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Alain Besançon's Diagnoses

by Françoise Thom

Alain Besançon has just left us at the age of 91. He did not shine in the media spotlight, preferring the respect of his chosen friends to the ephemeral fame of those who deftly adapted to current intellectual fashions. Today, many historians who study the USSR and Russia are indebted to him — even those who have never read his books and do not recognize his merits. The reason is that much of his innovative research has become mainstream, thanks to the silent and discerning screening by time, which discards false fame and academic charlatanism, slowly raising to full stature those who knew how to prevail over their time with freedom of spirit and a gift of powerful intuition.

Alain Besançon, the son of an acclaimed doctor from a wealthy family, made a decision in 1951 that he would regret for the rest of his life: He joined the Communist Party. He served in the army, then married, studied at a history faculty, and left the party in 1956, after Khrushchev's secret report which exposed the crimes of Stalinism, and — it is important to note — unlike many French communists, had done so before the armed invasion of Hungary by the Soviet troops. "Overnight, I became a liberal conservative, which I have remained ever since. When I met Raymond Aron in 1968, I found it quite natural to regard him as my teacher." (Alain Besançon, "Itinéraires", Commentaire, n°105, spring 2019).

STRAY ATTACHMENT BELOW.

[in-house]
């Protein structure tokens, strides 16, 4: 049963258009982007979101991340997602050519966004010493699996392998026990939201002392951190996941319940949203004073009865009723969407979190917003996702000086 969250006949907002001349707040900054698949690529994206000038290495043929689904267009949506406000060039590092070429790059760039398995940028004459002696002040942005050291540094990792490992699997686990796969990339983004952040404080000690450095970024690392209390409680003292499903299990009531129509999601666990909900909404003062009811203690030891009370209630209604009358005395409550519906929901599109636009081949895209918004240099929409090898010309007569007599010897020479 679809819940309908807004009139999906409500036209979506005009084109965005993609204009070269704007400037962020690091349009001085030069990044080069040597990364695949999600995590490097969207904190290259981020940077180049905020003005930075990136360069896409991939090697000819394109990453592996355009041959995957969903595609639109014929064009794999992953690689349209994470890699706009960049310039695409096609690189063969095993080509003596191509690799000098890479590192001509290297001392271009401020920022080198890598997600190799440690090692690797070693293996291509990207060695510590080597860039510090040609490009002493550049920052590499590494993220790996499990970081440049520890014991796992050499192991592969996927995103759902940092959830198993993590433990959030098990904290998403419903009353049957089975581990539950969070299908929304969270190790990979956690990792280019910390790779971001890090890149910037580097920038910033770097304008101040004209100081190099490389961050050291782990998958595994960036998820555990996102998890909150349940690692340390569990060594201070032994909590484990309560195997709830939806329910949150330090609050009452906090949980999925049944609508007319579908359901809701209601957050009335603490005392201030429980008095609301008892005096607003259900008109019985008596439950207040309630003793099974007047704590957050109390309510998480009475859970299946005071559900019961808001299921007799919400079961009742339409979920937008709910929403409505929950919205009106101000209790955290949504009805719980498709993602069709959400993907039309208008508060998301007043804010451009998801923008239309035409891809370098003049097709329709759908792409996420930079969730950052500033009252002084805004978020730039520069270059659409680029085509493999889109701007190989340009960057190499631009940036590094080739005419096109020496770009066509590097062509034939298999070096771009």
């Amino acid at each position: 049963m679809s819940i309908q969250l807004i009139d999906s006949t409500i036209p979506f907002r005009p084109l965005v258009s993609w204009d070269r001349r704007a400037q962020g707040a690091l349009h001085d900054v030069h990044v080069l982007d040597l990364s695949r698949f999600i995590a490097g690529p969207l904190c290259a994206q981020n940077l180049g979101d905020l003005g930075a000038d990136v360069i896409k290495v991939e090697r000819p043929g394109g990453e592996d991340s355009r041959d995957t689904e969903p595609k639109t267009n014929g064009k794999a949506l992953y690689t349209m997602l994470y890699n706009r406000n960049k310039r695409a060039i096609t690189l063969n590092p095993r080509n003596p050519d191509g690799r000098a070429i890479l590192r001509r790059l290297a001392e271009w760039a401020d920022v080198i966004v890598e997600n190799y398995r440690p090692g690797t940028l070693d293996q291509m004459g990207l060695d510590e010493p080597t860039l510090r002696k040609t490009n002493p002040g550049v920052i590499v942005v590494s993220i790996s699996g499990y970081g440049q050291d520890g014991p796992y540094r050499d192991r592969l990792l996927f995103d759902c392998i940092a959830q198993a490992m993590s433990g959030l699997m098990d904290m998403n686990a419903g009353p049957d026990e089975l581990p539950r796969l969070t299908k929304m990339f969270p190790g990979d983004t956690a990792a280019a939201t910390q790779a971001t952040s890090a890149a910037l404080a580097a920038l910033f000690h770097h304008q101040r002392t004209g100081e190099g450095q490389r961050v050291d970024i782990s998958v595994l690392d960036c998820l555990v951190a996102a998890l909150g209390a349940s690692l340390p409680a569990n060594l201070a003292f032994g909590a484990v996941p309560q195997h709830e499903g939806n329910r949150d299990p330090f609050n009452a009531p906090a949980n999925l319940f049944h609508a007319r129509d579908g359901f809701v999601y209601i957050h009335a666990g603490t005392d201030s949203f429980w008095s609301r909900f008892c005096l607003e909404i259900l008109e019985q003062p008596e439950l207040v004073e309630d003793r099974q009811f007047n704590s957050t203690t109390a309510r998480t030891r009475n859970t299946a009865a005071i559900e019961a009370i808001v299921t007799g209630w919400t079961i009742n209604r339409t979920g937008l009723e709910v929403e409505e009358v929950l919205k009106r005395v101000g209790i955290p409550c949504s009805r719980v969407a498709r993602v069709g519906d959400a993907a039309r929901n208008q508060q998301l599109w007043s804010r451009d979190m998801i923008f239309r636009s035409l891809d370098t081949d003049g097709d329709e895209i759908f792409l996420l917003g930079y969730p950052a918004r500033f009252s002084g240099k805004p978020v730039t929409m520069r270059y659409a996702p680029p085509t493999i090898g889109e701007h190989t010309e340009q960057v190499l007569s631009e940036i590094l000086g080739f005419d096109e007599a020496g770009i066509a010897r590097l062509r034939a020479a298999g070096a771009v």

Later, in an autobiographical essay, he explained his reasons for leaving the party as follows: "I was cured of communism, because the environment which contributed to its emergence (like emergence of a disease) had changed and stopped nourishing it. My overall revolt had a family conflict at its source. This conflict disappeared as a result of me moving from one family to another, the one where I now lived and which I created myself." (Alain Besançon, Une Génération, Paris, 1987, p. 322).

In 1961-1962, at the age of 28, he spent a year in the USSR as a grant-aided student. He was learning Russian and already taking interest in the phenomenon of revolution in Russia, as well as studying the intelligentsia of the 19th century. "It is impossible to summarize everything that year had taught me. It was one blow after another, which I could not grasp right there on the spot, and which continued to reverberate long after I returned to Paris, and lingers on to this day...". (Alain Besançon, "Itinéraires", Commentaire, n°105, spring 2019).